The personal circumstances of the respondent.
12. The respondent is a 46 year old electrician who at the time of the offence was unemployed and someone with a serious alcohol problem. Following the commission of the offence, he moved out of the family home and obtained employment. At the sentencing hearing he apologised for assaulting his partner and handed in a letter to that effect. The court was told that he had seventeen previous convictions. These convictions included one for malicious damage twenty years ago and another for a public order offence. The majority of the respondent’s convictions related to drink driving offences and driving whilst disqualified. Of greater relevance to the present appeal were two convictions for breaches of safety orders.

Sentencing remarks of the trial judge.
13. In the course of his sentencing remarks, the learned sentencing judge described the case as one of very serious domestic violence and also said that it was indeed a sad case. He outlined the aggravating factors as the serious level of violence, the fear instilled in the victim as a result of the assault and the fact that there had been two breaches of safety orders. He noted the respondent had received a four month sentence of imprisonment the previous day in respect of one of these breaches.

14. He described the principle mitigating factors as the plea of guilty, the apology and a reference from a local councillor and he also noted that the HSE had indicated a willingness to provide counselling in respect of the respondent’s alcohol problem.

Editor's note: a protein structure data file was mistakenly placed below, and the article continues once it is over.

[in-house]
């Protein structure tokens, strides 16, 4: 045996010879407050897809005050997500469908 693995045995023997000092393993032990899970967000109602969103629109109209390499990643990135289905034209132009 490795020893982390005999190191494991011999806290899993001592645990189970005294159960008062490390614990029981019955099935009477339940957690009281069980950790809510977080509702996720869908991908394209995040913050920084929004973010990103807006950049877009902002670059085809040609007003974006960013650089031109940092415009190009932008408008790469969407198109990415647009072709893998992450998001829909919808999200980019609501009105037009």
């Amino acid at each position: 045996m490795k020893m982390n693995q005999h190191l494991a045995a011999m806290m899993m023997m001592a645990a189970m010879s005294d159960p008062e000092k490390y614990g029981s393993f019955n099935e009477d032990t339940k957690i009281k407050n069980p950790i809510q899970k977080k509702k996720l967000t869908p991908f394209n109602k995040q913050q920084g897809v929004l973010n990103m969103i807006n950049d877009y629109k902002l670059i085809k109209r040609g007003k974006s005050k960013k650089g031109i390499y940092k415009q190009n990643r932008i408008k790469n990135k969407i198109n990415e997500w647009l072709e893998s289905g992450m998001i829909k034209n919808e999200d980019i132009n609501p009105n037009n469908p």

15. He also stated that he would have imposed sentence of three years imprisonment had the respondent been found guilty following a jury trial.

Submissions of the parties.
16. Counsel for the Director submits that the sentence imposed does not adequately reflect the gravity of the offending behaviour and relies on the unreported judgment in DPP v. Black CCA31/709 and DPP v. Fitzgibbon [2014] 2 ILRM at 116 and the judgment of this Court in the People (DPP ) v. Counihan [2015] 3 JIC 2402.

17. In respect of the sentencing judge’s approach to sentence, counsel for the Director refers the court to the People (DPP) v. M. [1994] 3 I.R. at 306 and also to People (DPP) v. Kelly [2005] 1 ILRM at 19 and by way of comparator referred the court to the case of DPP v. Joseph Carberry [2014] 11JIC/1701.

18. Counsel for the respondent on the other hand submits that the sentence imposed was an appropriate and proportionate one and points out that by extending the safety order in this case for a period of two years, the sentencing judge further impacted on the respondent.